New law requires property owners to remove graffiti

Owners will face fine if graffiti is not removed

INDIANAPOLIS - City officials hope a new law that went into effect Tuesday will help clean up neighborhoods, fight crime and improve property values.

For the first time ever, Indianapolis has a law to combat graffiti, one that puts the burden for cleanup on the property owner.

City leaders said similar laws have helped clean up graffiti in cities like Houston and Philadelphia, but the law isn’t without controversy.

On the south side of Indianapolis, residents of Southview Apartments woke up to the disturbing sight of what looked like gang-related graffiti. It makes for an expensive and time-consuming cleanup, as well as a concern for the residents.

"It's terrible. They come through here and vandalize, and as fast as we can repaint, sometimes they'll come back the next day and vandalize again," Becky Corns said.

Under the new law, graffiti reported to the Department of Code Enforcement becomes the responsibility of the impacted property owner.

City code spells out that graffiti must be cleaned up or painted over within 30 days or the property owner could face a $50 fine. But unlike other code enforcement efforts, the new anti-graffiti initiative comes with a built-in abatement program.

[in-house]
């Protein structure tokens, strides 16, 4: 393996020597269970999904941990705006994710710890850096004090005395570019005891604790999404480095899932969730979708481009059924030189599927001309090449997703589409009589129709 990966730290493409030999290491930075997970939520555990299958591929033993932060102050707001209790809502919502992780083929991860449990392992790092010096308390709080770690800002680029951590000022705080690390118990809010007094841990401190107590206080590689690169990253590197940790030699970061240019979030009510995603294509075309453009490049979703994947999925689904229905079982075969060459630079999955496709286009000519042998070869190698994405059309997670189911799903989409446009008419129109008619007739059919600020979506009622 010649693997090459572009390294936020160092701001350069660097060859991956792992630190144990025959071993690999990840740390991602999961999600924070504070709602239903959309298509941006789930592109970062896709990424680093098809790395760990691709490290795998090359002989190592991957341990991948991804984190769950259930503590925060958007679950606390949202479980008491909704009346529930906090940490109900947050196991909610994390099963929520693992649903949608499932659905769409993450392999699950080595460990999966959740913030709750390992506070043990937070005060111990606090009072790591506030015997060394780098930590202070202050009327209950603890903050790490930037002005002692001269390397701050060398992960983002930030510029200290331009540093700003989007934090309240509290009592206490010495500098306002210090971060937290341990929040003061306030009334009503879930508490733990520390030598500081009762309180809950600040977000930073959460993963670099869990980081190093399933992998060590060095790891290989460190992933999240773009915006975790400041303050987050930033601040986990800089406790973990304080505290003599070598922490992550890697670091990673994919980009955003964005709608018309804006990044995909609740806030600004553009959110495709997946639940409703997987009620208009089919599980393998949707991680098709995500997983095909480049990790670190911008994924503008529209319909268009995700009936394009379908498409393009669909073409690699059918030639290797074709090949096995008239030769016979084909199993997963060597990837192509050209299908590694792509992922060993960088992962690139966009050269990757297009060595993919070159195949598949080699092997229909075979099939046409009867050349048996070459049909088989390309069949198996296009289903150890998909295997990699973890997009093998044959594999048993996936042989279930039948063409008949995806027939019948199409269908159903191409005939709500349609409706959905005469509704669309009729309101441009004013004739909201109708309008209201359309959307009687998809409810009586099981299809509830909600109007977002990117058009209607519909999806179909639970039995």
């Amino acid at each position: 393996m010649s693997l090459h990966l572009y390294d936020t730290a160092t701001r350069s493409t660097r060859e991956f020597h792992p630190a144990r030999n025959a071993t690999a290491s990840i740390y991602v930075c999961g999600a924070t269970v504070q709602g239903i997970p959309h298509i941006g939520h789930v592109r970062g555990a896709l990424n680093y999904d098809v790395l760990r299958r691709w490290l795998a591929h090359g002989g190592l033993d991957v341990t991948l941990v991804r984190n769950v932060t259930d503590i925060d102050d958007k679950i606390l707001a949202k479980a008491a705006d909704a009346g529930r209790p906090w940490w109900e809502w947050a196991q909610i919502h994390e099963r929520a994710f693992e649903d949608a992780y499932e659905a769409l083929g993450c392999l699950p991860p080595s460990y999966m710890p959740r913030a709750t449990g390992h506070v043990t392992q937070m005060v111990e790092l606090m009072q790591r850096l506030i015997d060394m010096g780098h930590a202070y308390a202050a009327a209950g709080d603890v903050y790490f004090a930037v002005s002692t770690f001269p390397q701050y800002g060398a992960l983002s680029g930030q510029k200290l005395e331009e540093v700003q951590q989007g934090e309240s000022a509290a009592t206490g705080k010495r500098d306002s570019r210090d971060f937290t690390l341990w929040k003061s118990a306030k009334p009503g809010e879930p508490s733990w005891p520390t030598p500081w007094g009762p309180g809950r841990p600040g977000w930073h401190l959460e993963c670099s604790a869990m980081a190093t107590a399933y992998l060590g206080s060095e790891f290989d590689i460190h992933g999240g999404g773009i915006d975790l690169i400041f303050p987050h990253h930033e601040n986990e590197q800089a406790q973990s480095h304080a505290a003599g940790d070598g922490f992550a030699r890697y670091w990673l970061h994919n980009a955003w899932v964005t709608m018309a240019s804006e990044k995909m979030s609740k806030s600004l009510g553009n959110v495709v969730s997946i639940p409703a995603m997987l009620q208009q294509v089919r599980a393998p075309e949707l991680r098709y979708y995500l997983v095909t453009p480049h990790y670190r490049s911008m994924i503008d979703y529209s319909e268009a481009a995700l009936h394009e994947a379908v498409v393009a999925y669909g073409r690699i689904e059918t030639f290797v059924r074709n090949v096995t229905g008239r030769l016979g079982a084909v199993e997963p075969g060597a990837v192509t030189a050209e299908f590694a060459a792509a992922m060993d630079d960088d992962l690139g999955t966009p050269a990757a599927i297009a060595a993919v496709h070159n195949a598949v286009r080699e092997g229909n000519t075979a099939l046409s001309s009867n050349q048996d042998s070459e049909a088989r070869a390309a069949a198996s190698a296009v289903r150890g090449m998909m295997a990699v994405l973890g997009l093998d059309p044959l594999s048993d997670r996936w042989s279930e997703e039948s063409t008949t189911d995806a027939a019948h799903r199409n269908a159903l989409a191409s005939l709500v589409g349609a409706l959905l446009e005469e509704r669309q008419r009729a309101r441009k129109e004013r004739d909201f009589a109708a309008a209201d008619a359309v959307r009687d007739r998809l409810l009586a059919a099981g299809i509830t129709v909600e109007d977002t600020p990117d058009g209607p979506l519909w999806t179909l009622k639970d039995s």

"You can get free paint. You can get discounts for tinted paint. You can even sign up for mass cleanups and get rid of it for your own property. So, it's important that you call code enforcement. We don't want people to get a fine," City-County Councillor Jeff Miller said.

The city has partnered with Keep Indianapolis Beautiful . KIB has pledged to supply paint, brushes, rollers and volunteer manpower if needed.

"We want to support these owners to remove it, improve the quality of life for themselves and their neighbors. It brings down the value of the neighborhoods," Joseph Zarzan with KIB said.

Supporters of the graffiti law have classified the measure as a call to action, and to let people know that a failure to abate it only invites more graffiti, lowers neighborhood morale, decreases property values and increases the likelihood of more crime.

KIB officials said it is important for victims of graffiti to go to the KIB website and fill out an online survey that will alert them where it is located.

The data will give the city an idea of how much graffiti is out there and how successful they are in getting rid of it.

Follow Jack Rinehart on Twitter: @jackrinehart6

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